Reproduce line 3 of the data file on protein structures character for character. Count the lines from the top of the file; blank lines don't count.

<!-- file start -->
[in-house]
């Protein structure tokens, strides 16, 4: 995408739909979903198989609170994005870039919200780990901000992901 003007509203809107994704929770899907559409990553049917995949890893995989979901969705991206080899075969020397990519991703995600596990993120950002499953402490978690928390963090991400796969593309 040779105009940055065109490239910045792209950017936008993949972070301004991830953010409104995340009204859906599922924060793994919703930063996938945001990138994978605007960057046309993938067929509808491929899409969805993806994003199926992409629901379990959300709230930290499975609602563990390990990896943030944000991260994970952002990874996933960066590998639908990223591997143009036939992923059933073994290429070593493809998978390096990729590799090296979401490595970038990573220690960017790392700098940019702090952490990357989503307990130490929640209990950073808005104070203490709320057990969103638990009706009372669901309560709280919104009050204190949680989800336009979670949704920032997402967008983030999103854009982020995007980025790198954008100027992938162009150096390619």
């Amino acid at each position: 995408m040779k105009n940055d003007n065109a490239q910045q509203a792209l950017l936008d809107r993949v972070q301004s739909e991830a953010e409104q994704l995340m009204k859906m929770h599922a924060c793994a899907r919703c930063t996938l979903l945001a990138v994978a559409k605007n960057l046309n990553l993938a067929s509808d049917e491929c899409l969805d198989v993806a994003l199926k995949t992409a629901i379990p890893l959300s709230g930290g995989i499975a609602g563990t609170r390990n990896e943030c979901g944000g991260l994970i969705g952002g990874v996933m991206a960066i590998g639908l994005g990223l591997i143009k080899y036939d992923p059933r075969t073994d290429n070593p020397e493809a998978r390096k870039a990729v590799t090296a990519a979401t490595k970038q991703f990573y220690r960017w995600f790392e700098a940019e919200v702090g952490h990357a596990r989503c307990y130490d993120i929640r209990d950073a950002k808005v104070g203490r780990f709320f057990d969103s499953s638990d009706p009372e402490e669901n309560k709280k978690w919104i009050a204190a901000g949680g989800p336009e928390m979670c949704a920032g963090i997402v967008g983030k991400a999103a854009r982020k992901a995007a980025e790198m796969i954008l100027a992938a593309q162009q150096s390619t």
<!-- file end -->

């Amino acid at each position: 995408m040779k105009n940055d003007n065109a490239q910045q509203a792209l950017l936008d809107r993949v972070q301004s739909e991830a953010e409104q994704l995340m009204k859906m929770h599922a924060c793994a899907r919703c930063t996938l979903l945001a990138v994978a559409k605007n960057l046309n990553l993938a067929s509808d049917e491929c899409l969805d198989v993806a994003l199926k995949t992409a629901i379990p890893l959300s709230g930290g995989i499975a609602g563990t609170r390990n990896e943030c979901g944000g991260l994970i969705g952002g990874v996933m991206a960066i590998g639908l994005g990223l591997i143009k080899y036939d992923p059933r075969t073994d290429n070593p020397e493809a998978r390096k870039a990729v590799t090296a990519a979401t490595k970038q991703f990573y220690r960017w995600f790392e700098a940019e919200v702090g952490h990357a596990r989503c307990y130490d993120i929640r209990d950073a950002k808005v104070g203490r780990f709320f057990d969103s499953s638990d009706p009372e402490e669901n309560k709280k978690w919104i009050a204190a901000g949680g989800p336009e928390m979670c949704a920032g963090i997402v967008g983030k991400a999103a854009r982020k992901a995007a980025e790198m796969i954008l100027a992938a593309q162009q150096s390619t």